Eight years later, during the War of the Rough Wooing Holyrood was looted and burned by the Earl of Hertford after he sacked Edinburgh. Mary of Guise started repairing parts of the palace.
In the six years between her return to Scotland and her forced abdication, Mary, Queen of Scots stayed in the royal apartments in the north-west tower of the palace. Holyrood seems to have had a special part in Mary’s heart, she practiced archery there, loved to hunt deer in the park and held her famous interviews with John Knox there. Added to all this she married both of her husband’s there and it was at her private apartments that she had to witness the murder of her private secretary David Rizzio on March 9th, 1566. A bloody murder which the heavily pregnant Mary, could do nothing against, being stabbed 57 times is a bloody business and there are stories about the blood being spilled that day appears again on the wooden floor on certain occasions.
James VI lived at the palace and his wife was crowned in the church before James became King of England and moved to London in 1603.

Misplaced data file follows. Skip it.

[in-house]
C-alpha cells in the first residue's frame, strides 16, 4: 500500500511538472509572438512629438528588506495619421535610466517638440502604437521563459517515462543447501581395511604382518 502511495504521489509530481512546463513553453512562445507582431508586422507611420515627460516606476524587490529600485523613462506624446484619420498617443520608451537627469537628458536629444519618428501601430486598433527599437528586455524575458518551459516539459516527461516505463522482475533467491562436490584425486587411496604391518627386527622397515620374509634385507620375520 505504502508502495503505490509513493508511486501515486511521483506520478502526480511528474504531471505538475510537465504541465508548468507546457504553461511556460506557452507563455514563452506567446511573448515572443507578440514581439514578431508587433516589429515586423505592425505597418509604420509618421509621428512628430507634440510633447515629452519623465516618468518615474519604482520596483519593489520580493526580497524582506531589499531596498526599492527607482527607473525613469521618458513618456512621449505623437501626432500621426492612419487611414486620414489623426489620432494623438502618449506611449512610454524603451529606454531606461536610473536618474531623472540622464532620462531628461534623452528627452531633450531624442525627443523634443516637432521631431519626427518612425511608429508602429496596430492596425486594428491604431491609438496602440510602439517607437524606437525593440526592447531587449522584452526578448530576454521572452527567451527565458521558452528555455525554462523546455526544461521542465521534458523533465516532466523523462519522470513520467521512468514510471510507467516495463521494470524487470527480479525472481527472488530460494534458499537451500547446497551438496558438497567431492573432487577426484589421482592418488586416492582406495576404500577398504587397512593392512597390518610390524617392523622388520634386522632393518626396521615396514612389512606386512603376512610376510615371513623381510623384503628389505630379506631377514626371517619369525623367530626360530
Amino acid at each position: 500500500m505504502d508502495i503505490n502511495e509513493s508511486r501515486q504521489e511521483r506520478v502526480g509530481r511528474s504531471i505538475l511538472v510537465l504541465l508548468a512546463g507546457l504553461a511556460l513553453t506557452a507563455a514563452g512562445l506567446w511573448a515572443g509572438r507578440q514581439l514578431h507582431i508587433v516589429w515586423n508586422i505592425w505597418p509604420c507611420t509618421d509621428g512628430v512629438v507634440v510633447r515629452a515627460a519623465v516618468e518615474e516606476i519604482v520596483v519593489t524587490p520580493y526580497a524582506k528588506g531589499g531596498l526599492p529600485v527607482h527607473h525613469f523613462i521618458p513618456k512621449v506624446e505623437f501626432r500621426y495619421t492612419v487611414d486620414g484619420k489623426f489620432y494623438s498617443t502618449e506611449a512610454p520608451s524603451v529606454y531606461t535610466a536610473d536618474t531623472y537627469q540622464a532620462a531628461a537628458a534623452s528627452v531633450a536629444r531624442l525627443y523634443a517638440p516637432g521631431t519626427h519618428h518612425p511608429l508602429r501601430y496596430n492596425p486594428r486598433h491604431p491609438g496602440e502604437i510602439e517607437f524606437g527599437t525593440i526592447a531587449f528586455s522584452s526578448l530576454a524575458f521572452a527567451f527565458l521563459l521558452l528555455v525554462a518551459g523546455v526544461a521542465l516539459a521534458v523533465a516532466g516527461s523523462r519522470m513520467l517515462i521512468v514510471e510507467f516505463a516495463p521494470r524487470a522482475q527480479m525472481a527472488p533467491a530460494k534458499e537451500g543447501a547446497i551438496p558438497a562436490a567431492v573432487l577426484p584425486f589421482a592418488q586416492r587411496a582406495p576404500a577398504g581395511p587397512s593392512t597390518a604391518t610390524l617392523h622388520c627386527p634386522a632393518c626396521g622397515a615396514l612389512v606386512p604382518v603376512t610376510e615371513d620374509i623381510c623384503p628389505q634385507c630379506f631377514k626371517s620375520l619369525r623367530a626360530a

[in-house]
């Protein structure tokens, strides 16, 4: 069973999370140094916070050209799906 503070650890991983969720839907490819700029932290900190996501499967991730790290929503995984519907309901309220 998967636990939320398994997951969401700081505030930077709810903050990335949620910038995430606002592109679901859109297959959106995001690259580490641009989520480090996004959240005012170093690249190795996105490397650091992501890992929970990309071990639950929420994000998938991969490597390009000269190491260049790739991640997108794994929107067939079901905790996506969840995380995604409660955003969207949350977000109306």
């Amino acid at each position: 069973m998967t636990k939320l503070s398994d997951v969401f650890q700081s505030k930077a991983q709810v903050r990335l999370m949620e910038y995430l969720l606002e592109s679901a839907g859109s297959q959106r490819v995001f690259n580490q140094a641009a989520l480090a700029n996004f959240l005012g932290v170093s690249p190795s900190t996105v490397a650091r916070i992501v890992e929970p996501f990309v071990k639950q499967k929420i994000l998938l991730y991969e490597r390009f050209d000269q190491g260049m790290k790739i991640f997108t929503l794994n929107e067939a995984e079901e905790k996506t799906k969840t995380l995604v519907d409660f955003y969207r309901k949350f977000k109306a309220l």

Charles I was crowned at Holyrood Abbey as well. Following this there were a couple of restorations to reorganise the palace for its inhabitants. So mainly what can be said about the 17th century is that a lot of things were changed in the palace while the royals resided in it less and less, the restorations mainly being made for politicians residing there.
With the Union of Scotland and England in 1707 the palace lost its principal function. During the 1745 Jacobite Rising Bonnie Prince Charlie held court at Holyroodhouse Palace before the Duke of Cumberland stayed there on his way to Culloden.